Maroon Bells photographer sleeps in his car to get the perfect shot |

Maroon Bells photographer sleeps in his car to get the perfect shot

Michael McLaughlin
The Aspen Times
It took photographer Michael Broughton several years before capturing this sunset image at the Maroon Bells last year. "There's something magical about the Maroon Bells," Broughton said. "The sunset picture feels like a real accomplishment."

Browse his shots

To see some of Broughton’s work, go to his web site at and go the portfolios link. Broughton sells prints of his work, holds photography workshops and offers tours to his favorite areas.

In the 20 years Sonia Bendt has visited Aspen, this marks her first visit in the fall.

Bendt is an interior designer from New York and had never experienced the fall colors around Aspen, so she was determined to get a few pictures at the iconic Maroon Bells.

She drove up on the morning of Sept. 25 and, upon arriving, realized she could use some help setting up her camera. She saw a group of photographers and approached them for advice.

“They were very nice people,” Bendt said. “That’s how I met Michael Broughton. He gave me some great advice, and I ended up getting the best picture. I couldn’t believe he was sleeping in his car so he could be at the Bells for the sunrise. His dedication was so impressive, and his pictures are amazing.”

Broughton is a professional photographer who started out as a self-taught kid in the Army and was lucky enough to find a camera.

Broughton was stationed in Germany in the mid-1970s and was helping clean out lockers when he found what would become his first real camera.

“I’ll always remember opening that locker and seeing the light reflect off that camera,” Broughton said. “I was immediately fascinated. I could see the artistic possibilities and wondered just what I could do with that piece of equipment.”

Broughton began taking as many pictures as he could and soon was the company photographer for his Army unit. His reputation grew, and soon he was the battalion shooter and then the entire brigade photographer.

By the time he left the service in 1977, Broughton was running the post photo lab, an area where he taught soldiers to shoot, develop and print photos.

“I went from a grunt to having this great photographer position,” he said. “I was having so much fun shooting whatever I wanted. How often do you hear people say they had fun in the military?”

Broughton knew he wanted to pursue photography and took a job at a commercial photo lab where he could build on the knowledge he garnered in the military. In the army, Broughton almost exclusively shot black-and-white photos. As a civilian, he began to explore nature pictures in color and has stayed on that path to this day.

He was particularly drawn to the shapes, textures and colors of natural settings.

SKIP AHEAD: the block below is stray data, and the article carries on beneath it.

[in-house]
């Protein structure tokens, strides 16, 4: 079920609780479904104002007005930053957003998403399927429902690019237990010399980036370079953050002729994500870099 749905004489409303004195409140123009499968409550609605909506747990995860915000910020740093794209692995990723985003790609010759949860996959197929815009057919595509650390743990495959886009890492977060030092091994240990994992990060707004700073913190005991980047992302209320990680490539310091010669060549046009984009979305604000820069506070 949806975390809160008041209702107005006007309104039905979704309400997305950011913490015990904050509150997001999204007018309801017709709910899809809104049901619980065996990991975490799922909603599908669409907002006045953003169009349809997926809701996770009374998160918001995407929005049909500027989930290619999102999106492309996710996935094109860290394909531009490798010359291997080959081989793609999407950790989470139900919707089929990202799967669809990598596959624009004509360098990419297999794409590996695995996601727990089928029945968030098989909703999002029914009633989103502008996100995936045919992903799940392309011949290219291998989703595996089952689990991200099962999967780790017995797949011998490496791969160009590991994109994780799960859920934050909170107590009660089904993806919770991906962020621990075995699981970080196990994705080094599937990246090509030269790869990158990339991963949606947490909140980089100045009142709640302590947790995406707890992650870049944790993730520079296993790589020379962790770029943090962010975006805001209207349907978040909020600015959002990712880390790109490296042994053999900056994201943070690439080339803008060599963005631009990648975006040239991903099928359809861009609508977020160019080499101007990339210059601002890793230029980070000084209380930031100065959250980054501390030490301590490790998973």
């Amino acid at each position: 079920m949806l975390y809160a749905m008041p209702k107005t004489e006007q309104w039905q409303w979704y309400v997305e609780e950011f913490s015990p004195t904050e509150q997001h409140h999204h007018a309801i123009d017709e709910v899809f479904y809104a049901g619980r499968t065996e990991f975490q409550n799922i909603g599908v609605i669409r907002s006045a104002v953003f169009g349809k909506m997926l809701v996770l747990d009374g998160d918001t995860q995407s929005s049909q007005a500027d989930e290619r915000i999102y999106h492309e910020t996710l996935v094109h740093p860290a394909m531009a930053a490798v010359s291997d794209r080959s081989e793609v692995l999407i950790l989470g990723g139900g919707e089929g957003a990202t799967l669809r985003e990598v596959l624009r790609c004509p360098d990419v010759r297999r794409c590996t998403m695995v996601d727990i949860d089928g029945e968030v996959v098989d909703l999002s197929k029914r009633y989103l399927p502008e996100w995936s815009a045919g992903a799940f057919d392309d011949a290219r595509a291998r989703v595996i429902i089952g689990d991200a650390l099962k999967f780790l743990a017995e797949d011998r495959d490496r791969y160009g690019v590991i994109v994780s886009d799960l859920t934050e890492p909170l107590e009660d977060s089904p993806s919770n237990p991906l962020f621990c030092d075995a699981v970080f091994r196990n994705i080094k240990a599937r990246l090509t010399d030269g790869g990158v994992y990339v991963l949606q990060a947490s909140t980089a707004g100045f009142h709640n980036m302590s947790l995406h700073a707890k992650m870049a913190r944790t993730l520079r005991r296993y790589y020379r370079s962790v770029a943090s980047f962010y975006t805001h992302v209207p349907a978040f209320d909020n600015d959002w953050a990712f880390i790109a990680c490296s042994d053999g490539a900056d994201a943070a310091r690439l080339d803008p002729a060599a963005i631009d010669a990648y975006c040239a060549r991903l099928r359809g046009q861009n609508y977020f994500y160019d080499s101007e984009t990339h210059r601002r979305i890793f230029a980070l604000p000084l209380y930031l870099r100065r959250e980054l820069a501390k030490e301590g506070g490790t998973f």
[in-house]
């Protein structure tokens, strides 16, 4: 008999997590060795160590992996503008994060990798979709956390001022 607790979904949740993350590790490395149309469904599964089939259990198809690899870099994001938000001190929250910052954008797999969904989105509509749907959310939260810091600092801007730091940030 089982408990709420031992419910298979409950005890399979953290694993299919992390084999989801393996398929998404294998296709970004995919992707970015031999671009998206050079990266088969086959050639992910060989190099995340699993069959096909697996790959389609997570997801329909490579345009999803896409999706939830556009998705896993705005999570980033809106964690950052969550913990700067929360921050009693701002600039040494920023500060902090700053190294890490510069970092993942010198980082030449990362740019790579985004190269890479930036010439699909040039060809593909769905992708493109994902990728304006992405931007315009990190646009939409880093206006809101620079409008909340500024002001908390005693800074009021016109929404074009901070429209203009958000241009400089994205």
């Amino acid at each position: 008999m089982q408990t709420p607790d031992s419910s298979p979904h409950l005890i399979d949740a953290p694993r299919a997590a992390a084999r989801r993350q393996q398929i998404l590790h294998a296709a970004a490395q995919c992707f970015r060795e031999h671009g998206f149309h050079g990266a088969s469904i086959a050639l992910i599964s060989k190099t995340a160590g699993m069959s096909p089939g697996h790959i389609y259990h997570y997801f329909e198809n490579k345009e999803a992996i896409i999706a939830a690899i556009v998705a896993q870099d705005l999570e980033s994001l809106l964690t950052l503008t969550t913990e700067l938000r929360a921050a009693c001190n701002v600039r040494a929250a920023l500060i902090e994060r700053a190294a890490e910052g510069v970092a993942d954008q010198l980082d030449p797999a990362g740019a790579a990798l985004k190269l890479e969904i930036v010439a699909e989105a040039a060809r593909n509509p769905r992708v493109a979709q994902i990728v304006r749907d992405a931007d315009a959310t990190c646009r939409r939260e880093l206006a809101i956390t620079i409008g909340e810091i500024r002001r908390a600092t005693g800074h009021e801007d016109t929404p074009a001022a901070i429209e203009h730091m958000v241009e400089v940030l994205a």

“Sometimes I’ll see a subject, and it will literally overwhelm me,” Broughton said. “I had that experience the first time I saw Moab (in Utah). The natural beauty there is mind-boggling. I remember thinking I didn’t even have to be a photographer in Moab — I just needed to find the right spot.”

Broughton spent 15 years shooting around the Moab area before his wife finally spoke up.

“She asked what was wrong with me,” he said. “She wanted to know why I wasn’t shooting pictures of Colorado. After 14 years of marriage, I guess I was finally learning and listened to my wife.”

Broughton had visited the Maroon Bells when he was a kid and remembered the incredible sights. Starting in 2009, Broughton began coming to the Bells every fall. In many ways, it continues to be a humbling experience.

What the Bells taught Broughton is that no matter how technically prepared he is, no matter how much experience he brings to the table, he still needed to be in the right place at the right time to get the shots he envisioned.

“Sometimes that drives me crazy,” he said. “Being prepared is incredibly important, but the best picks almost always require a combination of right place, right time and luck.”

In order to be in the right place and time at the Bells, Broughton learned he needed to be ready to shoot before the first light of day. He began to sleep in his car at the Bells so he could be set up early.

“My wife calls me obsessive,” Broughton said. “I prefer to think I’m focused.”

He also would stay until sunset to learn the light patterns, which paid off in a big way for one of his favorite Bells shots.

“A lot of people wonder why I stay at the Bells during the storms, but that’s when the magic happens,” he said. “Last year, there was a series of storms that blew through and created a rare sunset opportunity. Really, there aren’t many sunsets at the Bells, but the clouds broke at the exact right time and gave me a wonderful shot of the sunrays coming through right next to the Bells. It’s the only sunset I’ve seen there in five years.”

When Broughton gave advice to Bendt, it was short and sweet with amazing results.

“Michael showed me just where to stand and to wait for the exact right light,” Bendt said. “It sounds so simple, but it was the perfect advice. I got the best picture, thanks to Michael.”

Broughton said if you know how to read your camera’s menus and you understand your lens capabilities, you’re that much closer to getting a perfect picture.

He also recommends using a tripod that eliminates vibrations.

“It’s quite satisfying when someone is gracious enough to reward you with a purchase,” Broughton said. “I wish it would happen more often.”


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